If I can pull through on the MIT-NSTAR Efficiency Forward campaign's behavior change program, it may be interesting to do some intercollegiate behavior change competitions between MIT, BU, and MIT.  

Thursday, May 5, 2011

A Brief History Lesson

In 2006, a friend and I started what would become known as the Dorm Electricity Competition. The idea was simple; encourage students to conserve electricity by hosting a competition between dorms where the winner would receive $10,000 in energy efficient dorm improvements. The electricity savings resulting from the competition would be more than enough to pay for the dorm improvements, so MIT could benefit from lower electricity bills from both the competition AND more efficient dorms, while students in the winning dorm would benefit from infrastructure improvements. Everyone's a winner!

We held the first competition Spring of 2007 and, to our great surprise, saved 228 MWh of electricity. As with most first attempts, we learned a great deal from the experience:
  1. MIT LOVED the idea of spending $10,000 for $20,000 in electricity savings. After the first year, Karen Nilsson of MIT's Division of Student Life added the funding for our project as a line item in their annual budget. 
  2. Shockingly enough, MIT students don't think dorm infrastructure improvements are an alluring enough prize to substantially change their electricity-consumption habits. They DO, however, like the idea of a friendly competition between dorms.
  3. At the time, the technology simply wasn't there to collect electricity consumption information on a daily, let alone continuous basis. We knew that in order for real progress to be made, students would have to have better information than the week-to-week reports about building-level energy consumption.
  4. Finally, the measurement and verification ("M&V" as they say in the industry) is a tough nut to crack. We spent many late nights poring over spreadsheets of historical energy usage just to establish a fair baseline for each dorm. We would later use much more sophisticated methods to quantify savings precisely, like regressing per capita energy usage to population in order to isolate electrical loads under user control from building loads. 
So that brings us to where we are today: a lot of lessons learned, but thanks to our new involvement with the MIT-NSTAR Efficiency Forward campaign, we have more or less a blank slate to work with. 

I'll update a little later with more or less what I presented to the MIT Walk the Talk Task Force by way of schedule for 2011-2012.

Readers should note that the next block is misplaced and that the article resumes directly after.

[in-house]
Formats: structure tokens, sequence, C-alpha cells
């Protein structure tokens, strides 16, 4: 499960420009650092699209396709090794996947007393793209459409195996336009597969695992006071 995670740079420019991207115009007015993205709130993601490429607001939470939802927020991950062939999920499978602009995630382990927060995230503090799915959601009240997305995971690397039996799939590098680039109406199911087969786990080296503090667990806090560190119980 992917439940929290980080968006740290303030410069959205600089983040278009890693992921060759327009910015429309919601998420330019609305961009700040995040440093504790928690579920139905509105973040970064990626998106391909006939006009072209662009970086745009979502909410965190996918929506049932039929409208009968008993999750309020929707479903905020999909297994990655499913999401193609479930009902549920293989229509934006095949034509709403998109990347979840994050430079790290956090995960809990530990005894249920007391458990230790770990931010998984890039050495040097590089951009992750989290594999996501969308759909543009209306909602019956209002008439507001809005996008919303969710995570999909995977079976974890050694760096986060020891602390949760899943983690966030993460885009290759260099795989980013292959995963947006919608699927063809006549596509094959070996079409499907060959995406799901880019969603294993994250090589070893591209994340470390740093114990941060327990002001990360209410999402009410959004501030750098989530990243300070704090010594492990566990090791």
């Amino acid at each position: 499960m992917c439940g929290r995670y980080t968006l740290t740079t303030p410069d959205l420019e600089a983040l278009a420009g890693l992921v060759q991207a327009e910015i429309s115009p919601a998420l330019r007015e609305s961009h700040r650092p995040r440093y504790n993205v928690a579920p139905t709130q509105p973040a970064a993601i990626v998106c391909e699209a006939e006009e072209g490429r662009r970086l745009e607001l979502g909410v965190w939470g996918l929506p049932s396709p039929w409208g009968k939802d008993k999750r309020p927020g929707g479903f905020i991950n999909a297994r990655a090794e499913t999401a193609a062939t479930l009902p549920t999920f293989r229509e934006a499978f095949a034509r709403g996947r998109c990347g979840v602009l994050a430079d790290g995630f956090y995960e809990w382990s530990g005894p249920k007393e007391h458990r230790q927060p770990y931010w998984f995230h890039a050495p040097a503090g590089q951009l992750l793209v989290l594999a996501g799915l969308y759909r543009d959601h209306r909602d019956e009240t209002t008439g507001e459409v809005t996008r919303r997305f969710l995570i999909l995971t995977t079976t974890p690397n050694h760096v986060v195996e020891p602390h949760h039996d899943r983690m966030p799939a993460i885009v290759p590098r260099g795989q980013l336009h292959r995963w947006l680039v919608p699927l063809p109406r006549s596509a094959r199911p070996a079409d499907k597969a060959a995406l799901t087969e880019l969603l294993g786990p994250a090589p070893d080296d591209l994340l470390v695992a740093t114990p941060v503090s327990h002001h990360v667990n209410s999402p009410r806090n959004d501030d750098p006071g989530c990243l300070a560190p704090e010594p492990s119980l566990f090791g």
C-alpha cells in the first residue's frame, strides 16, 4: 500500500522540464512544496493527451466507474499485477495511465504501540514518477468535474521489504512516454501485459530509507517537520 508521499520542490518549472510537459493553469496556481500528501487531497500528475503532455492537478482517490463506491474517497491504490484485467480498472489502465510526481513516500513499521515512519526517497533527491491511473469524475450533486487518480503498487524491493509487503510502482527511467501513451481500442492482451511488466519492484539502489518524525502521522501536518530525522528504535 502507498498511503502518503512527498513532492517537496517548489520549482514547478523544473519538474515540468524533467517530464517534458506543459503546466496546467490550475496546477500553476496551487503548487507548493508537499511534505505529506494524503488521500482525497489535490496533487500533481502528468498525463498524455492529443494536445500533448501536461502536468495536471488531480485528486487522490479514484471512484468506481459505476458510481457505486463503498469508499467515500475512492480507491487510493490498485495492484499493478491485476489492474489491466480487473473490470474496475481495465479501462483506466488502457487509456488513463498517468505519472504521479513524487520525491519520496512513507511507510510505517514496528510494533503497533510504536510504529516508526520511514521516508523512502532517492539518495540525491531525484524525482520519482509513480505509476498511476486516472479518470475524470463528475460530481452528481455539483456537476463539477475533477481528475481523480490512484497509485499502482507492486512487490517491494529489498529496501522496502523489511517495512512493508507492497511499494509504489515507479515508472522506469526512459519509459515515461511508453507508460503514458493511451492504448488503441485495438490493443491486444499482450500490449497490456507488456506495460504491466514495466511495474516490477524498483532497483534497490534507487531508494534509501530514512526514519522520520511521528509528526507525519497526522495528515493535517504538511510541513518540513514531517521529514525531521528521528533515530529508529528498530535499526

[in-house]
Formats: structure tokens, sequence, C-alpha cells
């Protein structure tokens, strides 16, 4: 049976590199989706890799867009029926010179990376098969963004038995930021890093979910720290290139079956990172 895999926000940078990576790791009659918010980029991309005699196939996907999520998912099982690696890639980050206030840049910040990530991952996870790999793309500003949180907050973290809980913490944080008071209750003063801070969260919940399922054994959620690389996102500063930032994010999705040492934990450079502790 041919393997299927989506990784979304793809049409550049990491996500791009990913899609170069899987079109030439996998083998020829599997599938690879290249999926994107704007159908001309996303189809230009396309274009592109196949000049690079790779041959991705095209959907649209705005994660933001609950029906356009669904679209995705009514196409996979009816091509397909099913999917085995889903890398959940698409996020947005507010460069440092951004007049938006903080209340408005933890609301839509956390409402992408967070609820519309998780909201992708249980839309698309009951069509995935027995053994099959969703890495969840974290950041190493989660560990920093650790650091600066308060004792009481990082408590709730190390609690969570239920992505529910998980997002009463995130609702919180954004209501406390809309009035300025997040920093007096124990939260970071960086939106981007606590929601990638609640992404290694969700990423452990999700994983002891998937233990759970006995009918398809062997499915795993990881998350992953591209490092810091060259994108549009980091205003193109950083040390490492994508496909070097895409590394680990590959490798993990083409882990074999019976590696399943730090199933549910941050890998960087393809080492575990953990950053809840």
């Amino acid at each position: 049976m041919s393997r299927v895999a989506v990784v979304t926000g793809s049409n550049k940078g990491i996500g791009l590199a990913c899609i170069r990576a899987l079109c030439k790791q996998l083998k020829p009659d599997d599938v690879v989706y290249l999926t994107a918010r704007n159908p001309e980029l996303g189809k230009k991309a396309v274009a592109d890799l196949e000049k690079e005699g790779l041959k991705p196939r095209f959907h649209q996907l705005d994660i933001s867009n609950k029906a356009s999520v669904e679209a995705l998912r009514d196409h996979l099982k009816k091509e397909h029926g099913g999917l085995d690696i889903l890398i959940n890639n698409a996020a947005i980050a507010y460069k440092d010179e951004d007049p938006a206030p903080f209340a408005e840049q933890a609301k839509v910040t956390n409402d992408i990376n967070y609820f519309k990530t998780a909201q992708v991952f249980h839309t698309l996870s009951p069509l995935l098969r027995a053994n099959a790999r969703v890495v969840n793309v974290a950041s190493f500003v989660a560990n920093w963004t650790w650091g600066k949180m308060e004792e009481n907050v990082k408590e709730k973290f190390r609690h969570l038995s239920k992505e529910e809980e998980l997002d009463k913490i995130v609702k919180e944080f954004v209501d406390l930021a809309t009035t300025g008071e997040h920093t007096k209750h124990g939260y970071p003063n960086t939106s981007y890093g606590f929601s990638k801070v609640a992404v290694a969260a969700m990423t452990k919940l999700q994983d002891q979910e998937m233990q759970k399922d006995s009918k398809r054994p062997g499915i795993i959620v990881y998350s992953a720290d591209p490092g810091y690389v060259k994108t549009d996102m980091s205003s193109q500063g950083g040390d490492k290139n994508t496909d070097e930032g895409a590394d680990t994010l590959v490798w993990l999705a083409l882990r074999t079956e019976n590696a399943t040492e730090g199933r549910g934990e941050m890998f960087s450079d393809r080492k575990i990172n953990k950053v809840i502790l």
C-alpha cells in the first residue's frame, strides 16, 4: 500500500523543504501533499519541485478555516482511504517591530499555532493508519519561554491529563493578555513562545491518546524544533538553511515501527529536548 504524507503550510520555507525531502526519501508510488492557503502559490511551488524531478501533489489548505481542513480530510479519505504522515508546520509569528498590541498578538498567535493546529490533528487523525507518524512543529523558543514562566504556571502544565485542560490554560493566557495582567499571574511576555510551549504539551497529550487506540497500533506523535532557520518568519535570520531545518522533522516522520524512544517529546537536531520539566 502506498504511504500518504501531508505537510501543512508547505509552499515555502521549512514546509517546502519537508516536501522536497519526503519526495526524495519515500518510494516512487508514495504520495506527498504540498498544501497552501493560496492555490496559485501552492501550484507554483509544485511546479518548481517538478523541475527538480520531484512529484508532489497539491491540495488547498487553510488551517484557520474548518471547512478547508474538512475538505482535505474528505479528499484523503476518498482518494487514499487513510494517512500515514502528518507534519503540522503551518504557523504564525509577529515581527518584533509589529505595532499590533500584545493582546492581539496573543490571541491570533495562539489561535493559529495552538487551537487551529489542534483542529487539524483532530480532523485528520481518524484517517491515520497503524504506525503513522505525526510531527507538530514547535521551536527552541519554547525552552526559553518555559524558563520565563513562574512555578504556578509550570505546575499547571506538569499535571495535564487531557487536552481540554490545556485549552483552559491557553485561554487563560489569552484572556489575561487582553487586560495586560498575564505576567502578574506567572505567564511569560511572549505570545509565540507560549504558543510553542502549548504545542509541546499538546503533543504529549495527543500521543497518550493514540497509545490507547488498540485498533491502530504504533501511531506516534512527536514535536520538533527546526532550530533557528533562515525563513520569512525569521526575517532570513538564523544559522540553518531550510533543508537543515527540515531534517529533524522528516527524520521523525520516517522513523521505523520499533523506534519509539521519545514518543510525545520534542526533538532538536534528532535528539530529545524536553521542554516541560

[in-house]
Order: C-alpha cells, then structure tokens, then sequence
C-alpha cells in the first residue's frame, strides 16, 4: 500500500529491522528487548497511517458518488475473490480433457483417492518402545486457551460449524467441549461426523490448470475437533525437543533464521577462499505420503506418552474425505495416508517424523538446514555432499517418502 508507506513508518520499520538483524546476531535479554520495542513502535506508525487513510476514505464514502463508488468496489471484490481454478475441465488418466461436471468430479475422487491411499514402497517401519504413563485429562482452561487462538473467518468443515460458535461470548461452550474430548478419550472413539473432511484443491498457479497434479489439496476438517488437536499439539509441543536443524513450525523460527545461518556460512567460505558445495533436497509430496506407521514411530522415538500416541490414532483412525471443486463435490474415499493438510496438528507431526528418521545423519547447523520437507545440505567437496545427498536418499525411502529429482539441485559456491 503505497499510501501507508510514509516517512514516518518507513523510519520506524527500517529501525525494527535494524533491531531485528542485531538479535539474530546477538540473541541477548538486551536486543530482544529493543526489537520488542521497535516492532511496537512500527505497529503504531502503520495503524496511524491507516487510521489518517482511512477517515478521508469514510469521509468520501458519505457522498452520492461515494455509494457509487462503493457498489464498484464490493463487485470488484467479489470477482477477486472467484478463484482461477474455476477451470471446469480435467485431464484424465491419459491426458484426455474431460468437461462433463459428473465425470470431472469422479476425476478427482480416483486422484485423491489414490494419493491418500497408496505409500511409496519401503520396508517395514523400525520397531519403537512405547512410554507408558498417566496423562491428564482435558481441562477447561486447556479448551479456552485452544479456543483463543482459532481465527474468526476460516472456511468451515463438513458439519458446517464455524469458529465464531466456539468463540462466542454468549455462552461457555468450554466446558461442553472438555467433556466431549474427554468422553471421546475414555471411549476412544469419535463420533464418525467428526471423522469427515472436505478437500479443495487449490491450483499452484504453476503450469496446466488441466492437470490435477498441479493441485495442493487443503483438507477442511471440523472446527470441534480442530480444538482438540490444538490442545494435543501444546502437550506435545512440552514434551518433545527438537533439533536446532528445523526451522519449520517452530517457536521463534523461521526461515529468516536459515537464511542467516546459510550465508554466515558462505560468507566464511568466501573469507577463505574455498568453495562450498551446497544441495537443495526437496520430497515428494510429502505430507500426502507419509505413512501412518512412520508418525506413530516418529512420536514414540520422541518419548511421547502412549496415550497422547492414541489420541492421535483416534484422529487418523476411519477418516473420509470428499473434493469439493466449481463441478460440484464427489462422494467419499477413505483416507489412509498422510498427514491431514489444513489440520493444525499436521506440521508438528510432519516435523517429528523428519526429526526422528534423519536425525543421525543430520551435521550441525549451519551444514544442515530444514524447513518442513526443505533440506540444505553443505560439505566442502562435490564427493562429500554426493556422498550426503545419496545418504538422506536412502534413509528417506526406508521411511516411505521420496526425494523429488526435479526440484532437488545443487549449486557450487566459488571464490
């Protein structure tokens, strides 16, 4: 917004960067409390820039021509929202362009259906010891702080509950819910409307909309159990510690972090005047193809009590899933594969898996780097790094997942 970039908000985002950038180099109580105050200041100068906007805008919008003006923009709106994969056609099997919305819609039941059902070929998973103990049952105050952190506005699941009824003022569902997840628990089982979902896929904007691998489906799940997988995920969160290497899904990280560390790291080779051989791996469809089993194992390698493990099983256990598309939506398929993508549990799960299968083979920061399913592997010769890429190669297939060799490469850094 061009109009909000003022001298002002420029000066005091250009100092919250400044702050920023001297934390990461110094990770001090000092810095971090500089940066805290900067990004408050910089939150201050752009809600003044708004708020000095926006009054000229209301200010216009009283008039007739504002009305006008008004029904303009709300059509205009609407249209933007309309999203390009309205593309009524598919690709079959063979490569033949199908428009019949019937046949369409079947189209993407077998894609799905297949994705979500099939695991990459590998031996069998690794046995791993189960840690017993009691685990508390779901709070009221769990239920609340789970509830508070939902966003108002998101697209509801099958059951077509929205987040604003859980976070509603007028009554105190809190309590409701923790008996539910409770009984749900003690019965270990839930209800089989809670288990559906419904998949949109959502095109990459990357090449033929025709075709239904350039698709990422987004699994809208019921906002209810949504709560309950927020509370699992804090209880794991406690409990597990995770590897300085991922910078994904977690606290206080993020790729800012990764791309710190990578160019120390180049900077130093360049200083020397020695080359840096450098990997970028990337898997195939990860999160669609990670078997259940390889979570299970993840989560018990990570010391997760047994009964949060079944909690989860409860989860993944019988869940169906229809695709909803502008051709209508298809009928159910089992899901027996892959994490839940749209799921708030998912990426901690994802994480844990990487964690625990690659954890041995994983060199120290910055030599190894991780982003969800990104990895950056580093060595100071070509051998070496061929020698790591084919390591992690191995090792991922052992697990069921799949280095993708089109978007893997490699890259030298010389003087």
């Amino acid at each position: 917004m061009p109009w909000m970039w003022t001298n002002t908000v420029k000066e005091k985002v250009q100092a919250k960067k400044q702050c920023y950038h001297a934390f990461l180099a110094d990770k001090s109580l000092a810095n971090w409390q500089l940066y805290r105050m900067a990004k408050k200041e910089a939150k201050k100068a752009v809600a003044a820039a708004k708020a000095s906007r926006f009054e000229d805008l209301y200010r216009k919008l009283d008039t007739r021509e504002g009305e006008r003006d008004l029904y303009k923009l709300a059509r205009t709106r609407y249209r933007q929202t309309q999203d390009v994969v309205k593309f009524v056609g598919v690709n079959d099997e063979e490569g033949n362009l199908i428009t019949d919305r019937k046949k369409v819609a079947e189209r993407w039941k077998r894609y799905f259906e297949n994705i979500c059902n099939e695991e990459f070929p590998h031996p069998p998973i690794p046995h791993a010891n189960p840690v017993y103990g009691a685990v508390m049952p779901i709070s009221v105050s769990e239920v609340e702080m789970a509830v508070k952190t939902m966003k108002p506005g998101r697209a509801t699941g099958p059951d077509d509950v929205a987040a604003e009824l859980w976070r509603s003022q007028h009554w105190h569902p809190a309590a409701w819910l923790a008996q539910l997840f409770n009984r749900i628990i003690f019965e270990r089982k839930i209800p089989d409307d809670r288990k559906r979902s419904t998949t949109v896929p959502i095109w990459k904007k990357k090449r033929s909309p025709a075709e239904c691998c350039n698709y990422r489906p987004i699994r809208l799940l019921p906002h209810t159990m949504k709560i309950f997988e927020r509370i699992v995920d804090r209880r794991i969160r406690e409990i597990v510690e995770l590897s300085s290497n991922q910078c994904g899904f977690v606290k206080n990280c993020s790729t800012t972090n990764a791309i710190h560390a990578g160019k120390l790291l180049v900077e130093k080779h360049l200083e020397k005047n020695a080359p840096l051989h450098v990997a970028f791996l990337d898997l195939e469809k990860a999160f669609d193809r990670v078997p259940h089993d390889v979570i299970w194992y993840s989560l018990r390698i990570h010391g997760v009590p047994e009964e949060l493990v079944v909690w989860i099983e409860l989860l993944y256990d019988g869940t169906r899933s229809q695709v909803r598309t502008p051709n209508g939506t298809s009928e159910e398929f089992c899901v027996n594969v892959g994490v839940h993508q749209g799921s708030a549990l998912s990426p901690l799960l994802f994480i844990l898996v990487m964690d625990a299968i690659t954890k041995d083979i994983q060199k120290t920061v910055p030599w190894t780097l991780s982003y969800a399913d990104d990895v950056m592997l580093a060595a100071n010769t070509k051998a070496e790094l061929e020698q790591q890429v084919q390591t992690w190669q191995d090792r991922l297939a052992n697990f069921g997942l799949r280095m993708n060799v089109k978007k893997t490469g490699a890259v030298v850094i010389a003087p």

Sunday, May 1, 2011


Short version: Welcome. I started this blog to chronicle my work for MIT starting an electricity conservation competition based on social network-based games. I’ll also post other relevant information as appropriate. Enjoy!

Full version:

Hi there! Welcome to The Energy Nerd blog. I’m Tim Grejtak, a self-proclaimed energy nerd and the author of this blog. I started this blog rather tangentially:

I’m a recent graduate of MIT and during my time there, I stared a project with another student called the Dorm Electricity Competition. It succeeded in the sense that it actually saved MIT enough electricity to power 100 US homes for a year.[1] It failed in the sense that it didn’t rigorously test the hypotheses behind the project: that behavior change is one of the fastest, most cost-effective routes to lower carbon emissions, and that game-based incentives and competition are the surest way to achieve sustainable behavior change.

I was enlisted by MIT this year to help them institute a formal behavior change policy as part of their NSTAR-MIT Efficiency Forward Campaign (details on the NSTAR-MIT Efficiency Forward Campaign here). My newly-started job as a development associate at the local energy start-up Sun Catalytix (shameless plug here) precluded me from being paid by two different companies for two different jobs. I also knew the project was important, but I wasn’t an MIT student any longer. So the incentives expert in me reasoned that if bribery and guilt didn’t work, peer pressure surely should!

Hence this blog. Announcing to the world my intentions to set up a behavior change project should compel me to actually set up a behavior change project. Right? So, dear reader, my integrity is on the line; either I must follow through with my intentions publically on the internets, or face ignobility and shame FOREVER!!!

In between updates and sure-to-be-brilliant discoveries (such as “people like to win” or “working with bureaucracy is annoying”), I’ll be posting relevant news articles, references to interesting papers, and maybe a few personal interest stories about the minutia of my oh-so-interesting life (though I promise to keep those to a minimum). By and large, new posts should come every weekend.

So welcome and thanks for reading. Hopefully you haven’t grown tired of my slightly-sarcastic writing style (and occasional interjections) and I’ll see you again.

[1] 700 MWh total electricity saved. An average US home consumes 30 kWh electricity per day (source: EIA[2]
[2] BTW, one of my tenets is, “You’re only as good as your references,” so expect lots of footnotes (and yes, I did just use nested footnotes, but don't expect much more of those)